The inelastic pressure dependent compressive behaviour of bovine trabecular bone is investigated through experimental and computational analysis. Two loading configurations are implemented, uniaxial and confined compression, providing two distinct loading paths in the von Mises–pressure stress plane. Experimental results reveal distinctive yielding followed by a constant nominal stress plateau for both uniaxial and confined compression. Computational simulation of the experimental tests using the Drucker–Prager and Mohr–Coulomb plasticity models fails to capture the confined compression behaviour of trabecular bone. The high pressure developed during confined compression does not result in plastic deformation using these formulations, and a near elastic response is computed. In contrast, the crushable foam plasticity models provide accurate simulation of the confined compression tests, with distinctive yield and plateau behaviour being predicted. The elliptical yield surfaces of the crushable foam formulations in the von Mises–pressure stress plane accurately characterise the plastic behaviour of trabecular bone. Results reveal that the hydrostatic yield stress is equal to the uniaxial yield stress for trabecular bone, demonstrating the importance of accurate characterisation and simulation of the pressure dependent plasticity. It is also demonstrated in this study that a commercially available trabecular bone analogue material, cellular rigid polyurethane foam, exhibits similar pressure dependent yield behaviour, despite having a lower stiffness and strength than trabecular bone. This study provides a novel insight into the pressure dependent yield behaviour of trabecular bone, demonstrating the inadequacy of uniaxial testing alone. For the first time, crushable foam plasticity formulations are implemented for trabecular bone. The enhanced understanding of the inelastic behaviour of trabecular bone established in this study will allow for more realistic simulation of orthopaedic device implantation and failure.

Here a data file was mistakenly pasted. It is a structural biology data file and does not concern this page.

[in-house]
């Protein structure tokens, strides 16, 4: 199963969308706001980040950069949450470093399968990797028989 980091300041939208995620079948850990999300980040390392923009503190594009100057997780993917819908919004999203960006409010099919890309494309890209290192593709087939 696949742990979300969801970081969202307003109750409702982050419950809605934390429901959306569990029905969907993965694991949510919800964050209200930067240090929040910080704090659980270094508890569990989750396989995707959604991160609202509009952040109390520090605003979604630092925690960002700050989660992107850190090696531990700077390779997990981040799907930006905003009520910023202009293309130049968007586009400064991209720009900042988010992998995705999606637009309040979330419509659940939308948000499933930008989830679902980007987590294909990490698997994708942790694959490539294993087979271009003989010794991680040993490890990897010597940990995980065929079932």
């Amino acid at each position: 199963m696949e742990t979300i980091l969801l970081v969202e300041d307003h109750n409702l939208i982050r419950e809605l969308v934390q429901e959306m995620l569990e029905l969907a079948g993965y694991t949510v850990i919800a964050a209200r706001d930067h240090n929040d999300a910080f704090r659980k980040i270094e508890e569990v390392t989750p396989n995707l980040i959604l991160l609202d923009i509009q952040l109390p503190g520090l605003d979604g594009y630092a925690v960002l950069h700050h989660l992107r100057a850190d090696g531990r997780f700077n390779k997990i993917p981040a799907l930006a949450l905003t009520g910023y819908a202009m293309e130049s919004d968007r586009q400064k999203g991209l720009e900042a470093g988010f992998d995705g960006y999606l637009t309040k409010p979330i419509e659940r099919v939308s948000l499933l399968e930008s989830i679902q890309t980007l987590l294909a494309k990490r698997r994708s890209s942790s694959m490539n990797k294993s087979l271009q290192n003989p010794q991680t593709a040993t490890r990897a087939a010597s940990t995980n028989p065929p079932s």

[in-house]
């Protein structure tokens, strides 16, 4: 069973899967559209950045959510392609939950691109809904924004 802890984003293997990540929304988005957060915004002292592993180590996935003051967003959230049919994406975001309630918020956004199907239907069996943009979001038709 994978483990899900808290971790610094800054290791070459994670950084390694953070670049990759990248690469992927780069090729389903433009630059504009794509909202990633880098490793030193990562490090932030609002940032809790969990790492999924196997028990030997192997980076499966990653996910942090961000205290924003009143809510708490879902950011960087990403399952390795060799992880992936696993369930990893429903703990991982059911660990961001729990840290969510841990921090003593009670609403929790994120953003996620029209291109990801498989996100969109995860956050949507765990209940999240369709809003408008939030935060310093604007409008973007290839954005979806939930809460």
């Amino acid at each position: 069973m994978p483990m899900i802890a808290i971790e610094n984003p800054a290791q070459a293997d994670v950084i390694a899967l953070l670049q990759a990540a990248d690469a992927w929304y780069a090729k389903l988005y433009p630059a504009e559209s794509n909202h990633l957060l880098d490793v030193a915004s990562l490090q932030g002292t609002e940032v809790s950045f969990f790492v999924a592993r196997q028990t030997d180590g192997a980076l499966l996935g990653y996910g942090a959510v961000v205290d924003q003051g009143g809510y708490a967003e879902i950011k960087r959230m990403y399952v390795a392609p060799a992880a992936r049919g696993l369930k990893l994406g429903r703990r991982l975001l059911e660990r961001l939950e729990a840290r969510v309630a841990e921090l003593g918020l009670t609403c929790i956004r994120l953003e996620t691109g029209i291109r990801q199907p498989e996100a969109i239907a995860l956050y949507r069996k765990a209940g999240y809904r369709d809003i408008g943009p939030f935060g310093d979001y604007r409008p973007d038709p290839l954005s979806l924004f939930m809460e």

Keywords: Trabecular bone; Experimental testing; Confined compression; Plasticity; Pressure dependence yield; Polyurethane foam